I should also say that I’m not the first librarian to try to bring in Pattern Language thinking to how we design our spaces. In 2009 William Denton and Stacey Allison-Cassin explained their “vision of the One Big Library and how Christopher Alexander’s pattern language idea will help us build it.”

In reviewing their talk for this blog post I re-read from their slides this quotation from A Pattern Language:

This is a fundamental view of the world. It says that when you build a thing, you cannot merely build that thing in isolation, but must also repair the world around it, and within it, so that the larger world at one place becomes more coherent, and more whole; and the thing which you make takes its place in the web of nature, as you make it.

I had forgotten that I read that particular phrase – repair the world – in that text.

About three months ago I started a special interest group at Hackforge called Repair the World which is “a monthly meet-up of those who want to learn more about the technologies and policies we can employ in Windsor-Essex to lead us towards a carbon-neutral future and to help our community cope with the effects of global warming”.

For our first meeting, I didn’t do much other than set a time and place, give one suggested reading for potential discussion, and help set up the chairs in the space in a circle for our discussion.

In The Chairs Are Where the People Go, Sheila Heti transcribed and edited this advice from Misha Glouberman:

There’s a thoughtlessness in how people consider their audience that’s reflected in how they set up chairs. You can see that thoughtlessness immediately…

… At a conference, if you want to create a discussion group, you can set up the chairs in a circle, and you don’t need a table…

… Setting up chairs takes a lot of time, but anyone can do it. If you’re running a project and you want to get people involved, ask them to set up chairs. People like to set up chairs, and it’s easy work to delegate. It’s even easier to get people to put chairs away.

Everyone should know these things.

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Learning Objects: Teach Me Goodness, Discipline and Knowledge

Last week, a tweet pointing to this article “A Stanford researcher’s 15-minute study hack lifts B+ students into the As” caught my attention.

The article describes how Stanford researcher Patricia Chen improved her class’ performance in a test by sending out a 15 minute pre-survey designed to get them thinking about how they were going to prepare. Chen was applying a metacognition intervention in her teaching practice.

According to the Educational Endowment Foundation (EEF), which performs studies to try and close achievement gaps, metacognition is one of two of the most effective educational interventions it has tested. (Feedback is the other.) Students involved in programs designed to improve how they think about thinking accelerated their learning by an average of eight months’ worth of academic progress. The effect was greatest for low-achieving and older pupils.

This article reminded me that I had unfinished work to do.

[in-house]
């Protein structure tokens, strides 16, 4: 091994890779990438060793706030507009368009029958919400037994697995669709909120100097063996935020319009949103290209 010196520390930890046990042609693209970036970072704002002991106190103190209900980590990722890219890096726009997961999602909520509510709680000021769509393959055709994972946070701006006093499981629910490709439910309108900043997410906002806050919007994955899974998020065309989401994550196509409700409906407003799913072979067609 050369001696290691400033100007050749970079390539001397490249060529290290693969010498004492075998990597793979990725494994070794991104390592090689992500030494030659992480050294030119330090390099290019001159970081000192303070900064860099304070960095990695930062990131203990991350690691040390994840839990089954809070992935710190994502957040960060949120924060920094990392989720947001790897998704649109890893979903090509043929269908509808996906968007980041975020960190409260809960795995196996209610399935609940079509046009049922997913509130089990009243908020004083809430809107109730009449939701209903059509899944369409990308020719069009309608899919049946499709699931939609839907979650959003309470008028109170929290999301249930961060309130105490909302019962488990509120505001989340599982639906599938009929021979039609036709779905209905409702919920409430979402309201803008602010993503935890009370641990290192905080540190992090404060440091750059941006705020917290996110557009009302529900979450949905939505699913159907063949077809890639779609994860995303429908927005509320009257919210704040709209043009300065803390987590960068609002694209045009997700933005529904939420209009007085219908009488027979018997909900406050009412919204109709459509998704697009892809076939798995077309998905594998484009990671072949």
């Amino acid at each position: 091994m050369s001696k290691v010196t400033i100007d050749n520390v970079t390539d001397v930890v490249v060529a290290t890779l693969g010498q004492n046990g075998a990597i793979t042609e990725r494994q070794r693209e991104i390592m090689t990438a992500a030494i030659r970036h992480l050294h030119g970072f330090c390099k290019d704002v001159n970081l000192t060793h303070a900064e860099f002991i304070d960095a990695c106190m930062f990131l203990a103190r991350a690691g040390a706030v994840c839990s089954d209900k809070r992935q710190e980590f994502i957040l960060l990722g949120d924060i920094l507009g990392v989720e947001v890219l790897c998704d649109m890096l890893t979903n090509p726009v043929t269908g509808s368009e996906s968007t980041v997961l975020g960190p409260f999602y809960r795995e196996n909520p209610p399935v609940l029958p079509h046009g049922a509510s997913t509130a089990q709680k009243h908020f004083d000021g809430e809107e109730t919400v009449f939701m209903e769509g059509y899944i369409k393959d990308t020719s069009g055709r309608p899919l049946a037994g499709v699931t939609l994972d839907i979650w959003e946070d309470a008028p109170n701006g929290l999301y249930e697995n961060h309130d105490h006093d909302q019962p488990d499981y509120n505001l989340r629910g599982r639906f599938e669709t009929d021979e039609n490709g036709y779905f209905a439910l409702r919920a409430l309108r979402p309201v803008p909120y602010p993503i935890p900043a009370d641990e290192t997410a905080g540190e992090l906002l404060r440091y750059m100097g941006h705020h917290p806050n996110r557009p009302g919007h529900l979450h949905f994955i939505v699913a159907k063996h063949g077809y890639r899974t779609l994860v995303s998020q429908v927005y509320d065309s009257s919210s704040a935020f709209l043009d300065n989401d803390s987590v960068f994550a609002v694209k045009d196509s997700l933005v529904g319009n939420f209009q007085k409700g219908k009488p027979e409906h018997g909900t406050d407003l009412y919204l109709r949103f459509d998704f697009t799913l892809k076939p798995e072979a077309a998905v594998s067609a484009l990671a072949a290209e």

Some months ago I quietly launched a project that I designed as a librarian’s “intervention” to help students think about their thinking. It is a box of objects and zines that was made available at the Leddy Library’s Course Reserves Desk called ‘Learning Objects’.

The west building of the Leddy Library features a cornerstone that bears the motto of the University of Windsor: TEACH ME GOODNESS DISCIPLINE AND KNOWLEDGE.

Learning Objects is a box of objects that you can borrow from the Leddy Library. Each object is  accompanied by a booklet that let you know how these things can teach you GOODNESS, DISCIPLINE, and KNOWLEDGE.

And yet I had not yet properly explained the thinking behind my thinking behind this project. I had meant to write up my work but I found I kept putting it off. This is particularly ironic because one of the objects in the box was specifically chosen by me to help students deal with procrastination.

Panic Monster and Box

So let me turn the dial of my tomato timer and do the work.

You can re-create this zine by using my production template [.docx] and following this helpful zine making guide.

The text of "The Pomodoro Technique" zine can be found here.

If I had to define what was the starting point of my Learning Objects project, I think it would have to be this tweet from McMaster University’s Andrew Colgoni:

In response, I tweeted back:

 

There are passages in Clive Thompson’s Smarter than you think: How Technology Is Changing Our Minds for the Better that still sit with me since I read the book in 2013.

For example, his work was the first instance that I’ve ever come across that suggested that it is the writer’s desire for a ‘speed of recall’ that is as close as possible to one’s speed of thought which is the core driver behind the reader’s need for convenience – a drive that always puts library resources (whether in print but across campus or online but behind a tiresome authentication process) at a permanent disadvantage to any other text that was closer to hand even when the reader states that they appreciate the experience of browsing items on library shelves.